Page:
Now, the question is, why aren’t developers learning or being taught how to secure their apps? One reason is that only basic back-end security is really taught these days. This gives you some protection from SQL injection, click hijacking and a few other app-data source protections. Items like session ID, credential hashes etc are typically ignored when it comes to security planning of an application. The same thing is true of web services, the front end is often left wide open while the connections back into the database might be a little more secure (although not much). To give you a frightening example, back in Windows 98 an attacker could capture your credential hash and reply it into a system in order to authenticate as you. They can still do that in Windows 8.1.
However, being taught to properly build a secure application is only part of the problem. As we have mentioned before deadlines and the push to re-use code that has existing flaws can account for more than a few loop holes that are missed. Just about every application hits the street with bugs and flaws in them. Many of these already have patches and services packs under development when you first install them. These are not rolled into the shipping product because someone decided that they would rather have a flawed product on the market than not have one there at all.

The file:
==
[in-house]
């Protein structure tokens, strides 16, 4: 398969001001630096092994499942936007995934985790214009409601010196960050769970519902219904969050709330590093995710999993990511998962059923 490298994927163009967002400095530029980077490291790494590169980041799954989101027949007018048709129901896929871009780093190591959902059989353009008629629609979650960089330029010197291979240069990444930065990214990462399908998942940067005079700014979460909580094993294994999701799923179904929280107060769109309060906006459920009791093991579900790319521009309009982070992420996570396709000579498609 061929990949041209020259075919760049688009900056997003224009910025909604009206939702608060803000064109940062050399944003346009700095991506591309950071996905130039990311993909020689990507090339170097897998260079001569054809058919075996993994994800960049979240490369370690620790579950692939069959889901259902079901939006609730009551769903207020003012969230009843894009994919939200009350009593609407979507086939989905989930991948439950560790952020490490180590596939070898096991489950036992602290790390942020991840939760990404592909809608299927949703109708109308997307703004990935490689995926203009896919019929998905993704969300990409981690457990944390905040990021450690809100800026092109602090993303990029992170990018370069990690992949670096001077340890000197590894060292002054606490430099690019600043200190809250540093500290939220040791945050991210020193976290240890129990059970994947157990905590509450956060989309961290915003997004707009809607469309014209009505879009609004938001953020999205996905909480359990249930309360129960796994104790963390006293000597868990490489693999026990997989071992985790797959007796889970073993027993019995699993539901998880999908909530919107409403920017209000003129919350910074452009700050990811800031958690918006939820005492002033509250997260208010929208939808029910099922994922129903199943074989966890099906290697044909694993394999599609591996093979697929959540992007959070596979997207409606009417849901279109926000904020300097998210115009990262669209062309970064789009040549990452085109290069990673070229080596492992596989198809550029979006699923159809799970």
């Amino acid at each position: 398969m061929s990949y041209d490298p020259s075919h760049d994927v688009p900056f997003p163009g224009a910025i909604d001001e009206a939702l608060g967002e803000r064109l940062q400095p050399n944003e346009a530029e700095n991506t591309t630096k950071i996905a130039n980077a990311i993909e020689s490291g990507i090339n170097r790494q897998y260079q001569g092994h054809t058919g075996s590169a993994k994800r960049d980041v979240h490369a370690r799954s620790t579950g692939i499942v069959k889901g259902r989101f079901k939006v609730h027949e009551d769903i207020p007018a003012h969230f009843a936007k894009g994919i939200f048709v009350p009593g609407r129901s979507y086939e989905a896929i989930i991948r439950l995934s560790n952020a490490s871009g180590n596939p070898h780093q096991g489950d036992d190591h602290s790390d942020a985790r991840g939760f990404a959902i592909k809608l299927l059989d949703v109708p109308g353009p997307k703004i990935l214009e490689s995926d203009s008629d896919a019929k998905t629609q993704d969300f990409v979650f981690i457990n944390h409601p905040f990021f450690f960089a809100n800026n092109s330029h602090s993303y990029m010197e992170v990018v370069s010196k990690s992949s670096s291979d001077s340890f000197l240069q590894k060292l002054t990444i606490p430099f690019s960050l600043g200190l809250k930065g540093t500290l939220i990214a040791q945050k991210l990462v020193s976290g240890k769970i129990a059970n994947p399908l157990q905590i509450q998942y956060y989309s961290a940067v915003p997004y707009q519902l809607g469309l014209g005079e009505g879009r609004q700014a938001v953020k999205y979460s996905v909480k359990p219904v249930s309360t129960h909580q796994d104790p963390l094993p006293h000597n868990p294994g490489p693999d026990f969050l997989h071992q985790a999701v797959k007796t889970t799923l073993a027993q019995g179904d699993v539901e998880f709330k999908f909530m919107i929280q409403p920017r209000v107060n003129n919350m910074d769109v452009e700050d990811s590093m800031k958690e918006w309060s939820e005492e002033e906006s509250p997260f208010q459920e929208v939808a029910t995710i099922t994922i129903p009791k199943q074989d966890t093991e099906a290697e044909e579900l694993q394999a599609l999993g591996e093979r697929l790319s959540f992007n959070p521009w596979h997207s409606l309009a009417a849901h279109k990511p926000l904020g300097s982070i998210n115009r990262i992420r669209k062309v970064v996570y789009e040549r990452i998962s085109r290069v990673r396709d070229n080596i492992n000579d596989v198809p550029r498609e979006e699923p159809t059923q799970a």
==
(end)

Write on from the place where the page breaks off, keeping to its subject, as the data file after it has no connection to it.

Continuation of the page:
The third part to this is that many developers feel it is the networking guy’s responsibility to secure the app. After all that is what firewalls, IPS, IDS, web filters, Web App Firewalls etc. are for right? I cannot count the number of times I have found vulnerable areas in a vendor’s product only to be told that I would need to secure that somehow. There is no pressure for many vendors due to a lack of any real alternatives. It is also insanely complicated (and expensive) to ditch one vendor and move to another because of security or performance issues. This is why we have said (repeatedly) that vendors and not real security concerns are not driving security policies.
Think about the fact that application developers have very little understanding of security the next time you sign up for that cloud based application, or download that app that is able to sift through your data. In all likelihood it is very open to compromise and to allowing someone to steal information from you because it was designed to be flashy, not secure. We have said this before and we will say it again, until there is a fundamental shift in the way everyone involved thinks about security there will never be an even remotely safe or secure network or application.
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